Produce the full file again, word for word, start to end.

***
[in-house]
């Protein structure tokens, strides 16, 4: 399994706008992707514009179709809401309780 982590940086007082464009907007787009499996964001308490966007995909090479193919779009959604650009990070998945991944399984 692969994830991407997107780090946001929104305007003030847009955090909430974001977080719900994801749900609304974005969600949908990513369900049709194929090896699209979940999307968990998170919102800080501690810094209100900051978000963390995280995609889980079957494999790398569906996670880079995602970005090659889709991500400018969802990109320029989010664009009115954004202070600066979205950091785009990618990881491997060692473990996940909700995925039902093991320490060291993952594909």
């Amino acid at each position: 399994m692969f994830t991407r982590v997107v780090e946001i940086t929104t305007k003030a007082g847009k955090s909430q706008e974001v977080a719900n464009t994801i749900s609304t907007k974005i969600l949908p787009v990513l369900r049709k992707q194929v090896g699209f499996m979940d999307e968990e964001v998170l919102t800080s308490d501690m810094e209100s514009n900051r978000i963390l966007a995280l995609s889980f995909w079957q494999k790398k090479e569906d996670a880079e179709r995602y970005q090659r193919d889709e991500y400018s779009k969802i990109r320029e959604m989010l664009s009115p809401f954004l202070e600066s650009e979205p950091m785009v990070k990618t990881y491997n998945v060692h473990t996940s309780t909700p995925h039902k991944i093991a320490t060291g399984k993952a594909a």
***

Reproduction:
[in-house]
């Protein structure tokens, strides 16, 4: 399994706008992707514009179709809401309780 982590940086007082464009907007787009499996964001308490966007995909090479193919779009959604650009990070998945991944399984 692969994830991407997107780090946001929104305007003030847009955090909430974001977080719900994801749900609304974005969600949908990513369900049709194929090896699209979940999307968990998170919102800080501690810094209100900051978000963390995280995609889980079957494999790398569906996670880079995602970005090659889709991500400018969802990109320029989010664009009115954004202070600066979205950091785009990618990881491997060692473990996940909700995925039902093991320490060291993952594909």
């Amino acid at each position: 399994m692969f994830t991407r982590v997107v780090e946001i940086t929104t305007k003030a007082g847009k955090s909430q706008e974001v977080a719900n464009t994801i749900s609304t907007k974005i969600l949908p787009v990513l369900r049709k992707q194929v090896g699209f499996m979940d999307e968990e964001v998170l919102t800080s308490d501690m810094e209100s514009n900051r978000i963390l966007a995280l995609s889980f995909w079957q494999k790398k090479e569906d996670a880079e179709r995602y970005q090659r193919d889709e991500y400018s779009k969802i990109r320029e959604m989010l664009s009115p809401f954004l202070e600066s650009e979205p950091m785009v990070k990618t990881y491997n998945v060692h473990t996940s309780t909700p995925h039902k991944i093991a320490t060291g399984k993952a594909a």